A customer recently walked into our Austin store and said "I'm doing a track day next week and I want to have the concepts in my head. What book do you recommend?" Our standard answer to that question is Ultimate Speed Secrets by WRR contributor Ross Bentley. It is a handbook for road racing technique that you can keep for life and yet it presents the basics quite clearly.
Still, no resource is perfect and ever mindful that different people have different learning styles, we recently read You Suck At Racing: A Crash Course For The Novice Driver by Ian Korf. Korf has aimed his book at what he believes is a different audience that most of the books on the market. He is aiming at the pure amateur, whereas many books assume the drive wants to progress toward a professional career (to some degree). Korf also has in mind the situation now presented by Chump and LeMons, where you form a racing team, invite your friends and several people show up having never driven a race car. Perhaps it would be nice to give them something to read in the days before the race, so that they have some idea what they are supposed to do.
Despite the slightly different target audience, You Suck At Racing presents most of the important parts of the standard road racing curriculum. That's probably a good thing in that novices will want to be able to converse with fellow drivers and some ideas, like apex, threshold braking, trail braking, line, track out and turn shape are at a minimum necessary common vocabulary.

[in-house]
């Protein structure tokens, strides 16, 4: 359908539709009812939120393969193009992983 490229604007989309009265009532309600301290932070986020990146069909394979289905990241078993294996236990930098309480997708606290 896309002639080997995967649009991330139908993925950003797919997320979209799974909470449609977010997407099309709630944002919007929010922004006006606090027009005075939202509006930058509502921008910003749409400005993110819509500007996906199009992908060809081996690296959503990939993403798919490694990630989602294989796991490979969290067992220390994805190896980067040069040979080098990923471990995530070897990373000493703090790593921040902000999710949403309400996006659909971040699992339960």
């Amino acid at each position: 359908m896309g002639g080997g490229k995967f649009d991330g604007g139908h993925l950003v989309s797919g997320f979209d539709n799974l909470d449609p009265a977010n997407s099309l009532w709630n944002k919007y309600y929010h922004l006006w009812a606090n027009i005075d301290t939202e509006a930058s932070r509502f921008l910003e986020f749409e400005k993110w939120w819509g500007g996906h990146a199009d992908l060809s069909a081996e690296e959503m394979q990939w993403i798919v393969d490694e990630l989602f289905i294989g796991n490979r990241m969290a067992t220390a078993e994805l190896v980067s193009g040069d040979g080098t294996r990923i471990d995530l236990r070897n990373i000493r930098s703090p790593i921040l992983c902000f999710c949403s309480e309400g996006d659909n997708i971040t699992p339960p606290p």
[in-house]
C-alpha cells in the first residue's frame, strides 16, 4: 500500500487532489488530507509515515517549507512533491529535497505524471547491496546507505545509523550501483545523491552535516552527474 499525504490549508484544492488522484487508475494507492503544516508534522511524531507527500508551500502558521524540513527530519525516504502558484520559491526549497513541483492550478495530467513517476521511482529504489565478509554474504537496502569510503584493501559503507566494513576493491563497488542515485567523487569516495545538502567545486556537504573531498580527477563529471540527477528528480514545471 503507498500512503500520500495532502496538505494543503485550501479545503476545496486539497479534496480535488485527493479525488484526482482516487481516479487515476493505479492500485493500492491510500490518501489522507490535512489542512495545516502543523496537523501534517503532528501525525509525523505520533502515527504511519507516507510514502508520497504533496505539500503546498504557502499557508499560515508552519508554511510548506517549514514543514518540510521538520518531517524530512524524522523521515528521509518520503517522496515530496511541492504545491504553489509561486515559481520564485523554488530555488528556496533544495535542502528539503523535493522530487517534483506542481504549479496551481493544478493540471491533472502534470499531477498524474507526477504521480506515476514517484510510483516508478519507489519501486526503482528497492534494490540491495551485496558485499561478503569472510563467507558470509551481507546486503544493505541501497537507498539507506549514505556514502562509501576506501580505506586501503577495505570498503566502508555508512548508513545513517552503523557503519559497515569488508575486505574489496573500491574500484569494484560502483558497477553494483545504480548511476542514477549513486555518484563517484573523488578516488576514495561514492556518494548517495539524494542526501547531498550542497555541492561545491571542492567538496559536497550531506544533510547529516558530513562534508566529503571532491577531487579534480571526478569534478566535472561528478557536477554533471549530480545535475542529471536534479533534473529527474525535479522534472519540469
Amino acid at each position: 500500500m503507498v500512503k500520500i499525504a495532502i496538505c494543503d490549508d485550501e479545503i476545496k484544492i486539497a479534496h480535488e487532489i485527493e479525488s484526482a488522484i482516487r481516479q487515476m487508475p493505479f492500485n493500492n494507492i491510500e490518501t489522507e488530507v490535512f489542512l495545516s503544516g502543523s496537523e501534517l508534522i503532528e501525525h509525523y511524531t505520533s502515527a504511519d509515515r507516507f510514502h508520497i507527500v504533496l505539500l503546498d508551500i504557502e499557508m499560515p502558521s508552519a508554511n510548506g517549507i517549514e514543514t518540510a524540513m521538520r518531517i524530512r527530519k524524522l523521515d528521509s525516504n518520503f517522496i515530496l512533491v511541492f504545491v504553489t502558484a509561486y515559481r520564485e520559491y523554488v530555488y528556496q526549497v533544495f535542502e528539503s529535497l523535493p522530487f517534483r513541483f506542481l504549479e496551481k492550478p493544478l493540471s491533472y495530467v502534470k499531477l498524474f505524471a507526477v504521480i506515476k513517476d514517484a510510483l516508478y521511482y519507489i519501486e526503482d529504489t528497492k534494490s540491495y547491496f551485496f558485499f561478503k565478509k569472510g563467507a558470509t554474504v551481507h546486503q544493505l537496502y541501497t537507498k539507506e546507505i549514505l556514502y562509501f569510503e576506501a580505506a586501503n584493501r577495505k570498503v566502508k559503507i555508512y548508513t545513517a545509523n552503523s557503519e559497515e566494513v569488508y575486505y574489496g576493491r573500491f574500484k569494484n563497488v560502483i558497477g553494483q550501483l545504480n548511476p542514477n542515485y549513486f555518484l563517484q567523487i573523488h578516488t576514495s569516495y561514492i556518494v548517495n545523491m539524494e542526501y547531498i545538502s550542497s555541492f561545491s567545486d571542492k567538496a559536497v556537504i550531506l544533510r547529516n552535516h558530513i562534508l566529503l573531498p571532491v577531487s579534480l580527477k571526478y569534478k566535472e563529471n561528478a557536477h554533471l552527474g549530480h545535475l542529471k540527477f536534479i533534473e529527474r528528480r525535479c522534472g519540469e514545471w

So, why get this book? We thought that Korf's explanations we pretty clear and he covers roughly the right material (although there is plenty that is superfluous for the absolute novice, though helpful later). Still, Ultimate Speed Secrets and others are also clear and cover the same material. The obvious difference is that Korf's book is very short, mostly because the explanations are right-sized and the structure of the book is that of a dictionary (A is for Apex, B is for Braking, etc.) so he dispenses with lots of narrative connective fluff. As a result, You Suck At Racing can be read quickly. That idea is amplified if you or your team buddies realize that you can whittle the book down to chapters A, B, C, F, J, and N if you are in a hurry (e.g. doing a cram course before a race weekend). That's maybe 30 Kindle pages or 20 book pages, which is pretty short and sweet.
The other advantage of You Suck At Racing is that the Kindle version is $2.99 (free if you have Kindle Unlimited). A paperback version is $9.99. That's cheaper than most alternatives, and may be attractive if your teammates don't really believe the title and are a little recalcitrant about their need to learn.
For more information on getting started in road racing, visit our Guide To Road Racing page.
Help the Ferrari enthusiast in your family get to know Enzo a little closer with this definitive biography by Luca Dal Monte. “Drawing on years…
What’s your take? This is a beautiful example of what Hyper Car OEMs have to offer. “Tailored specifically for on-track driving, the [Bugatti] Bolide must…
The collaboration introduces an exclusive photo shoot experience with the highly acclaimed automotive photographer, Larry Chen.
Isotta Fraschini has surprised the automotive world by announcing the launch of the Tipo 6 LMH Strada – a street-legal Le Mans Hypercar.